#59

Today, I did something good. I rolled up my sleeve and ticked #59 off the bucket list. I donated my blood.

Having been a nurse for the last two and a half years, I’ve come to realise the true importance of blood donations. I mean, you see it constantly advertised on the the tv commercials about how the world needs more blood donors to keep up with the demand. So I always knew it was important, but being the one to first-hand witness the life-saving ability of a blood transfusion really put it all into perspective as to just how much.

A part of my job is to be apart of a portfolio within my unit. This means we all have specific roles and aspects of nursing and patient care that we devote our knowledge and effects towards. Mine is Blood Safety. Every month we have a portfolio meeting and we talk about any updates to blood transfusion policies in the hospital setting, and the dramatic increase in demand for blood products world wide. The numbers alone are astounding.

Unfortunately, we need blood more than what we have. And by more, I mean a lot. There just aren’t enough donors, and we’re using more than we are collecting. So when my multi-traumas come in, and need multiple units of blood, it’s really impacting the system.

My portfolio encourages people to donate, attempting to rally the troops and find some sort of way to make a small difference (even if just locally). But having never donated blood myself, I’ve been a bit of a fraud. So it found itself as an item on my bucket list to donate blood.

They say for every donation, your blood saves three lives. And they’re not wrong. Your blood matters more than you realise. I’ve only come to know this by being a nurse, and the countless times I’ve run down to pathology to get a bag of blood to save someone’s life. Your blood really is worth bottling, if you’ve never been exposed to Mad Cow Disease that is!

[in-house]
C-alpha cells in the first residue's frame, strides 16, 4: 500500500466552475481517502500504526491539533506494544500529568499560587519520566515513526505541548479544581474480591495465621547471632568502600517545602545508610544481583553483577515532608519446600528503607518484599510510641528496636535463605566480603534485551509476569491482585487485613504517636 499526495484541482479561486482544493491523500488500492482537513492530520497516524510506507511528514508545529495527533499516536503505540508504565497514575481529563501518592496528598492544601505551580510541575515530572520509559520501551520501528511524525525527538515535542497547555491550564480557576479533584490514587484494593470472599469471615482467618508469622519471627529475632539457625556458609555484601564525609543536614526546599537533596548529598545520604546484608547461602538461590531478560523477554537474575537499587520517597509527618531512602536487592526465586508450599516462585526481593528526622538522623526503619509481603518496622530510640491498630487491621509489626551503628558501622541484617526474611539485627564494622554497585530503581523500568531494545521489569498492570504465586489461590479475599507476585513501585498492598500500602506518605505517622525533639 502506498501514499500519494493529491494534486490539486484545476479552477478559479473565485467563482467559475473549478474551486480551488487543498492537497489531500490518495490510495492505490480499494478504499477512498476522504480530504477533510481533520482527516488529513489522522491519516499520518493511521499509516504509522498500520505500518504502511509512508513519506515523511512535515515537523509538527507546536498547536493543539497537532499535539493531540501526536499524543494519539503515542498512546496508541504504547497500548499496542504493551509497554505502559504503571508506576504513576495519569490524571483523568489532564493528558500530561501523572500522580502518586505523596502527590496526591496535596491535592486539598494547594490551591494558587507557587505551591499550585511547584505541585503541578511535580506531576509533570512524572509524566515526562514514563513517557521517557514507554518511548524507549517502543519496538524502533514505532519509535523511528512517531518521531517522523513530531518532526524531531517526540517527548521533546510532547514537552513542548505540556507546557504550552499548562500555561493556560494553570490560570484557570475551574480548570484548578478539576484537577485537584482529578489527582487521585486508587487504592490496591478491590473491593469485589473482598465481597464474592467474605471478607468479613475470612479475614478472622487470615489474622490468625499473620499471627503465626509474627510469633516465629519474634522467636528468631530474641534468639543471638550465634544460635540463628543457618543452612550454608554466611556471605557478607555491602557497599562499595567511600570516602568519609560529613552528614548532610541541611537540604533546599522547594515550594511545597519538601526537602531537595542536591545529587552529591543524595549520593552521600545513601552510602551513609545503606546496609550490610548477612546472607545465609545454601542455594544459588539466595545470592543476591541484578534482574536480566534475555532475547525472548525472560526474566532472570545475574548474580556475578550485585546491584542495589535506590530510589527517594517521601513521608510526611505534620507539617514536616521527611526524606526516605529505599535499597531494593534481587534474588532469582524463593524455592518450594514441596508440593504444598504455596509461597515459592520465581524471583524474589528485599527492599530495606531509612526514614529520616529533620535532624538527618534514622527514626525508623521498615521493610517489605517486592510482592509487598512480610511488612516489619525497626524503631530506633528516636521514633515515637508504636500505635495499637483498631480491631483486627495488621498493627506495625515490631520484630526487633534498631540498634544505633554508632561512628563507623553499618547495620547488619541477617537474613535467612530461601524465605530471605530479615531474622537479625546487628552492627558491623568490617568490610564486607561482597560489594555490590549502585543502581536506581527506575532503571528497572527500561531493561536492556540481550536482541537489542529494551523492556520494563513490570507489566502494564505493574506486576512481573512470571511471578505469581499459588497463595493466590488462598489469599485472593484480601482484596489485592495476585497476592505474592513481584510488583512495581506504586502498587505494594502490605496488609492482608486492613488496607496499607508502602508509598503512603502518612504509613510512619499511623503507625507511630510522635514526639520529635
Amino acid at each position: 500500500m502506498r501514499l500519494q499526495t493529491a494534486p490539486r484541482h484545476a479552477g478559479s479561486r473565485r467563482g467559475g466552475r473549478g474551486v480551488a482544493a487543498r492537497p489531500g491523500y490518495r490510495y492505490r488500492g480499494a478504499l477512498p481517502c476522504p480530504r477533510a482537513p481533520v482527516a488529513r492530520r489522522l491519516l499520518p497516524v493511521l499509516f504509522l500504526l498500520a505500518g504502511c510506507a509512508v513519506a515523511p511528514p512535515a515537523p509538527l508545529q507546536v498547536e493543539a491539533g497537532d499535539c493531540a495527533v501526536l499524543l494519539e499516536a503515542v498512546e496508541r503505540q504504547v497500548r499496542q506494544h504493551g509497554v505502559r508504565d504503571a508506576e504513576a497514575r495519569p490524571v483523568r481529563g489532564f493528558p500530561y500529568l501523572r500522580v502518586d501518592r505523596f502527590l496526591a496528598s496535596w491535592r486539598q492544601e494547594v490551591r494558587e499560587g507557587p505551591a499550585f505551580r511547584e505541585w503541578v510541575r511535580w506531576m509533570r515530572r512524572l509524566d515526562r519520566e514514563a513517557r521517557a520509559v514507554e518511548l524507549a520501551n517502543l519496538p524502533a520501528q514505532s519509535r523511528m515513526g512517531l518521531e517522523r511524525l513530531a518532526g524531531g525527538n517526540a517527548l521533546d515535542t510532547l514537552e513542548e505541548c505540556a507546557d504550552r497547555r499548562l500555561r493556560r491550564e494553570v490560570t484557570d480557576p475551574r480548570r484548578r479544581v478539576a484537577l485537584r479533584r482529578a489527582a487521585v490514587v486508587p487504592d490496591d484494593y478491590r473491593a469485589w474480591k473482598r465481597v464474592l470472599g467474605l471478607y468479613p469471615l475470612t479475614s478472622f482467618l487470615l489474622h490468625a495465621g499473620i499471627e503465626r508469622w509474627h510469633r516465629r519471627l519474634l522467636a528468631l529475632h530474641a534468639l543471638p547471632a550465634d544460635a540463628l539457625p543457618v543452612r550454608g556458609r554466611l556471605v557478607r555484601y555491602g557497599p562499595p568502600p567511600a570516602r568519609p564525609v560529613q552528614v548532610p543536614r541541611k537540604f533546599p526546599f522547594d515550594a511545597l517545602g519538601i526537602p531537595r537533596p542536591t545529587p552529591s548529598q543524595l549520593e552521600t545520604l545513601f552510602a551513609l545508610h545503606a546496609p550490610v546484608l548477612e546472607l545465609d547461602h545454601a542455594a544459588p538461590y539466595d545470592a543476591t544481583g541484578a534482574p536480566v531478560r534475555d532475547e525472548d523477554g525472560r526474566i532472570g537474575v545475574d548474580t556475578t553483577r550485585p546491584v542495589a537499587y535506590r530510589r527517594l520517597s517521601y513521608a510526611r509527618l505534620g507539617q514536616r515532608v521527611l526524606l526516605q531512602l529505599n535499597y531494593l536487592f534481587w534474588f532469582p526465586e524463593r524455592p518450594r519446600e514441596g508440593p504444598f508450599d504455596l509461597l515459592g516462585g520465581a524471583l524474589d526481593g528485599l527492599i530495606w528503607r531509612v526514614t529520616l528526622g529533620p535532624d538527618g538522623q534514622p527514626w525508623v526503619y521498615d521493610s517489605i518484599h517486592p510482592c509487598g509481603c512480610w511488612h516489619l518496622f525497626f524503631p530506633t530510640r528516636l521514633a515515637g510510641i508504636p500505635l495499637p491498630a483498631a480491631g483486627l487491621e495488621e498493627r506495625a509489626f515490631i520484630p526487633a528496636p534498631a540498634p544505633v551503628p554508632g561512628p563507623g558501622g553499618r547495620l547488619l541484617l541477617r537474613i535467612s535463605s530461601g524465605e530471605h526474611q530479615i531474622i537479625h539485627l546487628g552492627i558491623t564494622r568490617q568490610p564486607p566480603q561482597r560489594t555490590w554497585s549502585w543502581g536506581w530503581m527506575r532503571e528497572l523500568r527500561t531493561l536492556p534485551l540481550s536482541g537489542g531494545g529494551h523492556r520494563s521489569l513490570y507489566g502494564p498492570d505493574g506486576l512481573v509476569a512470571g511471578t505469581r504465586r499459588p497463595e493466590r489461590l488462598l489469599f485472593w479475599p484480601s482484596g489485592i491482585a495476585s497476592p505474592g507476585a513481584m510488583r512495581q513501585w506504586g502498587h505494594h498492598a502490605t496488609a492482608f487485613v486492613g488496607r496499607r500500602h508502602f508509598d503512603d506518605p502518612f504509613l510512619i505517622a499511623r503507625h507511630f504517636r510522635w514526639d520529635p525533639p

So, in the attempt to make a difference, I booked in to donate my own liquid gold.

In the days leading up to the donation, the staff from the blood donation clinic rung me almost daily to make sure I didn’t have any questions about my first time donation. In fact, they had contacted me so much that for a moment there I was a little concerned at what I had agreed to give. I had agreed to donate just my blood right? Not a kidney? I was becoming so suspicious, I started double reading through the emails!

When I arrived to the clinic, the girls at the receptionist desk gave me a form to fill out. Despite it’s lengthy composition of five pages worth of questions, I managed to tick and flick all the right answers and made it through the interview to the blood donor circle in less than 10 minutes.

I never realised how in depth the screening was for blood donation, but I guess that makes a lot of sense considering how careful you have to be with blood. Apparently, my blood really was liquid gold. I was good to go!

They asked me whether I had had enough water enough times to make me question whether the two litres was, in fact, enough. So when they offered me another bottle of water, I thought I better. And later regretted my decision.

The lady called my name and I followed her through to the chair. She gave me a soft red blanket to keep my cosy and a sparkly red sticker proudly displaying a happy-faced blood drop who seemed to be congratulating me on my first donation. So far, so good.